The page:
Tin Can. Experience. TIN CAN! Experience! We’re all hearing about it… but what is it?
For starters, the official, government-sanctioned name is “Experience API.” It’s the next generation of SCORM… an API for distributed learning. You’ll probably still hear it called “Tin Can” sometimes, but that was a working title. We’ll use its proper name from here on out. ADL, or Advanced Distributive Learning, is the government agency behind the spec.
API’s (that stands for Application Programming Interface) are not nearly as scary and complicated as they sound. An API is a language two software programs or databases use to talk to each-other. Ever created an account on a third-party website using your Facebook account? That was thanks to the Facebook API. Ever had an app that uses Google Maps to log what route you ran? That communication comes courtesy of Google’s API.
SCORM, You’re Looking Weary
eLearning has been signed, sealed and delivered via SCORM for years. The SCORM API is tested and reliable for tracking of basic information such as course completion, time spent taking a course, completion date, and post-test score. This works great, because the only learning interactions anyone has ever thought of hinge directly on how learners do on a post-test, right? Wrong!
Learning designers have been forced to design their eLearning to work within the tight constraints of SCORM for too long. As stable as the API is, it has a number of limitations:
- Activities must be launched from the LMS. Courses, courses, and more courses, please.
- Activities must have a constant internet connection to be recorded. Sorry, mobile workforce.
- A limited number and type of activities can be tracked. Exciting metrics like completion, time spent, pass/fail and a final score are as good as it gets.
How is Experience API better?
Experience API brings us a number of improvements to take advantage of in L&D:
- It can track learner progress without a constant internet connection.
- It does not need learning experiences to be launched from the LMS in order to track them.
- It can record information on social interactions.
- It can track learner activity from a variety of informal activities. One example given by ADL is a “bookmarklet” that can be installed on a web browser and be used to track informal activities such as web pages visited.
Since Experience API does not need the LMS to report activity, content from Wikipedia, Youtube, TED Talks, Coursera, Kahn Academy and more can all be integrated into formal courses without a hitch. Progress from these sources can be reported in the LMS right alongside formal courses.
These new data points are all collected by a new database called a “Learner Record Store.” These are currently stand-alone products, but ADL predicts they will eventually be integrated right into LMS’s. A Learner Record Store, or LRS, is where Experience API sends all the data from mobile apps, informal learning, social conversations, and more.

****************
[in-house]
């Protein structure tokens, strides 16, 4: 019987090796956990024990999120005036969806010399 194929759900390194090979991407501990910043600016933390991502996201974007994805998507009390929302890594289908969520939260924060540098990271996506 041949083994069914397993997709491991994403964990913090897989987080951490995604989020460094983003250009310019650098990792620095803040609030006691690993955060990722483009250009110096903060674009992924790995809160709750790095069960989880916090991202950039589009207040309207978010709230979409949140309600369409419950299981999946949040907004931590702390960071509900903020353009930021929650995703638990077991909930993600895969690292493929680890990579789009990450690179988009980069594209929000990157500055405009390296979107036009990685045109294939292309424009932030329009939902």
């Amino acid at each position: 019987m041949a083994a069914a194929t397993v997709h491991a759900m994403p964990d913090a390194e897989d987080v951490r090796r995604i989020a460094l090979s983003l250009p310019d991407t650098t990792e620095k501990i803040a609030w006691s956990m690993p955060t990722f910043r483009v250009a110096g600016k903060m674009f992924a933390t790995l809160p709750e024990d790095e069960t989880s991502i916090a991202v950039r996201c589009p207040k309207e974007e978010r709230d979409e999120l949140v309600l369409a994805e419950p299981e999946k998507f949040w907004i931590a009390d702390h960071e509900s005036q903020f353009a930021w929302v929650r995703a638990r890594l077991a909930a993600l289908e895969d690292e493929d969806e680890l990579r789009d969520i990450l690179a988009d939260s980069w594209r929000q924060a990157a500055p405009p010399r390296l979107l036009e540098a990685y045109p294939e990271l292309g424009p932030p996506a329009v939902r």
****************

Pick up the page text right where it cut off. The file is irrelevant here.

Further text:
That’s great, but when will my LMS Support Experience API?
Experience API reached version 1.0 in May 2013. Now we can all complete our required training while skiing in the Andes with no internet, right? Not so fast. LMS’s will all have to adopt the spec before it can be used in eLearning… at least, by companies that require all training be housed in an LMS. And while enabling Experience API is one thing, taking full advantage of the spec will take more time.
Authoring tools such as Lectora and Articulate Storyline have already announced support for Experience API, and this is certainly a necessary step in the adoption process. However, these tools have really just added Experience API as an option for delivering the same data that was already being tracked via SCORM. Sure, you can start using it now, but you’ll probably still just be tracking course completion, Pass/Fail and the like.
It’s sort of like hopping in your new Ferrari to drive 20 mph through your neighborhood. It sounds great, but you aren’t using the vehicle any differently than you used your old Camry.
Even if a major LMS vendor adopted Experience API tomorrow, it would not have much to offer you if you still plan to deliver the same “click next” eLearning courses. Sure, one potential advantage would be allowing you to record the completion of a mobile app or game created by a custom provider like us. But this hypothetical Experience API LMS still would not be doing anything to interpret all of the new data points it can now collect.
New Analytics and Reporting capabilities Needed
In order to take advantage of Experience API’s ability to collect data from informal learning activities, detailed results from games and mobile app usage data, LMS vendors will need to build robust new analytics, reporting, and data visualization capabilities. The data we collect is only as good as the means we have for processing and interpreting that data.
Experience API gives L&D the ability to design and develop more engaging learning solutions… but we still have a long way to go before we are really harnessing all this new potential. The technology we use to deliver and manage these solutions has a great deal of catching up to do… and that catching up requires significant time and financial investment. So while Experience API-compliant LMSs will undoubtedly start popping up next trade show season, an LMS that is really using Experience API for all it’s worth is farther away than we think.
And while just adding “Experience API support” is not the final answer for LMSs OR authoring tools… it’s a positive first step that prepares our industry for the dramatic leap that will happen when we really start measuring learner experiences instead of course completion.
How can I get my LMS to be Experience API compliant sooner?
Ask for it! Talk to your LMS provider. Let them know it’s a priority for your organization. The sooner a critical mass of customers are asking for Experience API support, the sooner LMS’s will get on board.